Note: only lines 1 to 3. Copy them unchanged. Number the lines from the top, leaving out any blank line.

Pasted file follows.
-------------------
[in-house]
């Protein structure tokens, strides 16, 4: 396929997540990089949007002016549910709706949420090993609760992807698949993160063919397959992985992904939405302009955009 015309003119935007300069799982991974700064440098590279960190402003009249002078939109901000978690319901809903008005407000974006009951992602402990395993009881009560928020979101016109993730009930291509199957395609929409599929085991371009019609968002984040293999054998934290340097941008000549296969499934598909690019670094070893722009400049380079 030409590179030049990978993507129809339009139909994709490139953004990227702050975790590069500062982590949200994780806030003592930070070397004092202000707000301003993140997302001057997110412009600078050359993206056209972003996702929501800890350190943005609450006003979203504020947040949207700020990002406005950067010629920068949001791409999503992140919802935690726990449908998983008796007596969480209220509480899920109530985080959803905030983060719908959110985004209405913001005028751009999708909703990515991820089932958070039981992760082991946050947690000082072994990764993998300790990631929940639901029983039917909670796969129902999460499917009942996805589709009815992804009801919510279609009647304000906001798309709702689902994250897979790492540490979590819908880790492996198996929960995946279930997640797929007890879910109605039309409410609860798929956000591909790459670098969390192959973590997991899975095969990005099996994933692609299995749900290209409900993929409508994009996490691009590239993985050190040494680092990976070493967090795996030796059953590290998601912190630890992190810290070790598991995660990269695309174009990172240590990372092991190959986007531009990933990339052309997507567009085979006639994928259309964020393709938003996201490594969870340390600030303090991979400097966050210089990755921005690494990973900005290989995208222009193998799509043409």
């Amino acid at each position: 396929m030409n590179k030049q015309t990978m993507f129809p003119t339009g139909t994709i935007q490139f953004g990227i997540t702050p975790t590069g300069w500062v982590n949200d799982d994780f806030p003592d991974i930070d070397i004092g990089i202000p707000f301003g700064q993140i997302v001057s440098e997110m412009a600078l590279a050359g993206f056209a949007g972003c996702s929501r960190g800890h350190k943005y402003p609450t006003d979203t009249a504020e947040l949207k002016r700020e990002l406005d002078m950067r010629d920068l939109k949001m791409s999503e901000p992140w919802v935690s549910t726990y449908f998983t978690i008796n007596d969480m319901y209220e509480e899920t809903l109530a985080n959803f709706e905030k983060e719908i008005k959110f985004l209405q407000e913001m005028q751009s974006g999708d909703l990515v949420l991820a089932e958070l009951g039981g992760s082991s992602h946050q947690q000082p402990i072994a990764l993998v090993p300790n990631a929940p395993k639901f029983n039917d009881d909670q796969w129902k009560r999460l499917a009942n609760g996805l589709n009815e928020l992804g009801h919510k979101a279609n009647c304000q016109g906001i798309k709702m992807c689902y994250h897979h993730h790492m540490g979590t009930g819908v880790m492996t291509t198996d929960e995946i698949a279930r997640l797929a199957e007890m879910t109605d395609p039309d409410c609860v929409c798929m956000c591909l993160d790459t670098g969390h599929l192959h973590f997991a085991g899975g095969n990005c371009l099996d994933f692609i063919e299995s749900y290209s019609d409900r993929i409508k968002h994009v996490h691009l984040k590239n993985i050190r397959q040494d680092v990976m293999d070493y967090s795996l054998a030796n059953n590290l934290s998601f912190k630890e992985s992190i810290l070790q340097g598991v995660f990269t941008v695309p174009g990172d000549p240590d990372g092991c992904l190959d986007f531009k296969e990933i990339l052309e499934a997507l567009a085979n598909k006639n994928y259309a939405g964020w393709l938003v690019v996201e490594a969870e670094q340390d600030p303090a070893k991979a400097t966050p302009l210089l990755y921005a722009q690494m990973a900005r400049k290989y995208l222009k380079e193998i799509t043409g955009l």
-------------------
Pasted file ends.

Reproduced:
[in-house]
């Protein structure tokens, strides 16, 4: 396929997540990089949007002016549910709706949420090993609760992807698949993160063919397959992985992904939405302009955009 015309003119935007300069799982991974700064440098590279960190402003009249002078939109901000978690319901809903008005407000974006009951992602402990395993009881009560928020979101016109993730009930291509199957395609929409599929085991371009019609968002984040293999054998934290340097941008000549296969499934598909690019670094070893722009400049380079 030409590179030049990978993507129809339009139909994709490139953004990227702050975790590069500062982590949200994780806030003592930070070397004092202000707000301003993140997302001057997110412009600078050359993206056209972003996702929501800890350190943005609450006003979203504020947040949207700020990002406005950067010629920068949001791409999503992140919802935690726990449908998983008796007596969480209220509480899920109530985080959803905030983060719908959110985004209405913001005028751009999708909703990515991820089932958070039981992760082991946050947690000082072994990764993998300790990631929940639901029983039917909670796969129902999460499917009942996805589709009815992804009801919510279609009647304000906001798309709702689902994250897979790492540490979590819908880790492996198996929960995946279930997640797929007890879910109605039309409410609860798929956000591909790459670098969390192959973590997991899975095969990005099996994933692609299995749900290209409900993929409508994009996490691009590239993985050190040494680092990976070493967090795996030796059953590290998601912190630890992190810290070790598991995660990269695309174009990172240590990372092991190959986007531009990933990339052309997507567009085979006639994928259309964020393709938003996201490594969870340390600030303090991979400097966050210089990755921005690494990973900005290989995208222009193998799509043409």
């Amino acid at each position: 396929m030409n590179k030049q015309t990978m993507f129809p003119t339009g139909t994709i935007q490139f953004g990227i997540t702050p975790t590069g300069w500062v982590n949200d799982d994780f806030p003592d991974i930070d070397i004092g990089i202000p707000f301003g700064q993140i997302v001057s440098e997110m412009a600078l590279a050359g993206f056209a949007g972003c996702s929501r960190g800890h350190k943005y402003p609450t006003d979203t009249a504020e947040l949207k002016r700020e990002l406005d002078m950067r010629d920068l939109k949001m791409s999503e901000p992140w919802v935690s549910t726990y449908f998983t978690i008796n007596d969480m319901y209220e509480e899920t809903l109530a985080n959803f709706e905030k983060e719908i008005k959110f985004l209405q407000e913001m005028q751009s974006g999708d909703l990515v949420l991820a089932e958070l009951g039981g992760s082991s992602h946050q947690q000082p402990i072994a990764l993998v090993p300790n990631a929940p395993k639901f029983n039917d009881d909670q796969w129902k009560r999460l499917a009942n609760g996805l589709n009815e928020l992804g009801h919510k979101a279609n009647c304000q016109g906001i798309k709702m992807c689902y994250h897979h993730h790492m540490g979590t009930g819908v880790m492996t291509t198996d929960e995946i698949a279930r997640l797929a199957e007890m879910t109605d395609p039309d409410c609860v929409c798929m956000c591909l993160d790459t670098g969390h599929l192959h973590f997991a085991g899975g095969n990005c371009l099996d994933f692609i063919e299995s749900y290209s019609d409900r993929i409508k968002h994009v996490h691009l984040k590239n993985i050190r397959q040494d680092v990976m293999d070493y967090s795996l054998a030796n059953n590290l934290s998601f912190k630890e992985s992190i810290l070790q340097g598991v995660f990269t941008v695309p174009g990172d000549p240590d990372g092991c992904l190959d986007f531009k296969e990933i990339l052309e499934a997507l567009a085979n598909k006639n994928y259309a939405g964020w393709l938003v690019v996201e490594a969870e670094q340390d600030p303090a070893k991979a400097t966050p302009l210089l990755y921005a722009q690494m990973a900005r400049k290989y995208l222009k380079e193998i799509t043409g955009l």